Information Technology Supplier Advocate job abolished

Malcolm Turnbull's liking for government procurement from SMEs looks forlorn

Parliament House Canberra by Flickr user OzMark17 used under CC Share and Share alike licence

Australia has abolished its Information Technology Supplier Advocate, a Canberra-based role designed to help small biz jump through the hoops of government contracting. The incumbent, Don Easter, finishes work next Monday.

The position of Information Technology Supplier Advocate was created in 2010 when, as Labor Senator Kate Lundy wrote at the time, the holder of the role was expected to “... make real progress solving the well known frustrations experienced by SME’s …” when selling to government. Small businesses have long complained that they can't get government buyers' ears and lack the resources to participate in government tenders. Advocate Don Easter, a former EDS executive, worked to to turn that around in the four-and-a-bit years since his April 2010 appointment.

Australia's current Communications Minister, Malcolm Turnbull, last week expressed enthusiasm for such an approach, writing enthusiastically about UK targets for 25 per cent of government IT procurement to be made from among small and medium-sized business.

But The Reg has learned that the position of Information Technology Supplier Advocate has gone, along with the Opening up Opportunities through Australian Industry Participation programme that funded it.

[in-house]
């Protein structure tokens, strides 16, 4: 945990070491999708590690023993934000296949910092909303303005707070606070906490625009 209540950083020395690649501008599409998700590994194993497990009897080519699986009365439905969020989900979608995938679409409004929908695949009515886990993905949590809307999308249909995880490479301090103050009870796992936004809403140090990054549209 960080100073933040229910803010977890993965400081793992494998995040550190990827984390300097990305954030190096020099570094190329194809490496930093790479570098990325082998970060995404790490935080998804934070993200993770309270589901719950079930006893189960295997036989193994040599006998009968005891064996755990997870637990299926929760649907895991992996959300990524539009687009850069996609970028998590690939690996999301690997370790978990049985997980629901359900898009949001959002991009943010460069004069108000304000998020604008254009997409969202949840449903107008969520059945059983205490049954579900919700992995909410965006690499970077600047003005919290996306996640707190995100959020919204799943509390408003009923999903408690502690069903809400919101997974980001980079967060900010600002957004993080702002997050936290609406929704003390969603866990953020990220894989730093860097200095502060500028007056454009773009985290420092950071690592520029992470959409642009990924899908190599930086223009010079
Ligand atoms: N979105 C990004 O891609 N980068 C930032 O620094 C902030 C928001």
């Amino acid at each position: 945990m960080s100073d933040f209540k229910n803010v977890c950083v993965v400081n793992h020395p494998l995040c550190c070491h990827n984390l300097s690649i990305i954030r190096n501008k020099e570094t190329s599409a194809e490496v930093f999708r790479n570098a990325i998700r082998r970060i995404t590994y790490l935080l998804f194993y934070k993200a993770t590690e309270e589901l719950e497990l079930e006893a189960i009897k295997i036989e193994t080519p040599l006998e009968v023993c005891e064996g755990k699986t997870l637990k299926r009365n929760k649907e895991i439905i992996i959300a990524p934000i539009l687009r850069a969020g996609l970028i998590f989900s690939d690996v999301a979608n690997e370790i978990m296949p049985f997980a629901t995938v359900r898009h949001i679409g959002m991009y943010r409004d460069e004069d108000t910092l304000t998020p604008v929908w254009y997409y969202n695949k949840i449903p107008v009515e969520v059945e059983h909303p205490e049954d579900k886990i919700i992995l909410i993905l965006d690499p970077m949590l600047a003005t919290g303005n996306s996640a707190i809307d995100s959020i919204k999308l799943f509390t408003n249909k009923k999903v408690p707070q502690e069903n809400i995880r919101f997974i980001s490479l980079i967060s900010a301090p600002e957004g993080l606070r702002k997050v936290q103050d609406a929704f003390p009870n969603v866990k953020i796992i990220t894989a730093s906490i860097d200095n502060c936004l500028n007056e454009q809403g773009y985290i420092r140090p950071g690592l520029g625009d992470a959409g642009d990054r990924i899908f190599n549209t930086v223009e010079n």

It is not clear if the replacement Entrepreneurs’ Infrastructure Programme includes a direct replacement for the role of the Information Technology Supplier Advocate, because the details of the Programme have not yet been made public.

The only substantial detail about the Programme is this Discussion Paper (PDF) that does not mention assisting small businesses of any sort to obtain easier access to government clients. The Programme will offer cash to help small businesses hire consultants, and assistance to commercialise new products.

Peter Strong, CEO of the Council of Small Business Organisations of Australia (COSBOA), was unaware of the position's existence, but told The Reg he feels it is the kind of role he felt could be enhanced rather than abolished. Strong added that mooted plans to enhance the role of the Small Business Commissioner could see that officer take on some of the efforts previously conducted by the Information Technology Supplier Advocate.

The new Programme's handouts have also attracted criticism from the Institute of Public Affairs, a right-leaning think tank that is a broadly supportive of Australia's current government. In an op-ed published in Fairfax Media yesterday, the Institute's Chris Berg described the grants as “obscenities”, added his belief it is “incredible that even in a horror budget the federal government plans to give money away to successful companies” and observed that “Every minute entrepreneurs spend filling out a grant applications is a minute stolen from doing what makes entrepreneurism so valuable: developing new products, finding new markets, and adding value to the economy.”

Australia's Federal Government says more details about the Entrepreneurs’ Infrastructure Programme will be released as it kicks into action. That happens next Tuesday, July 1st. ®

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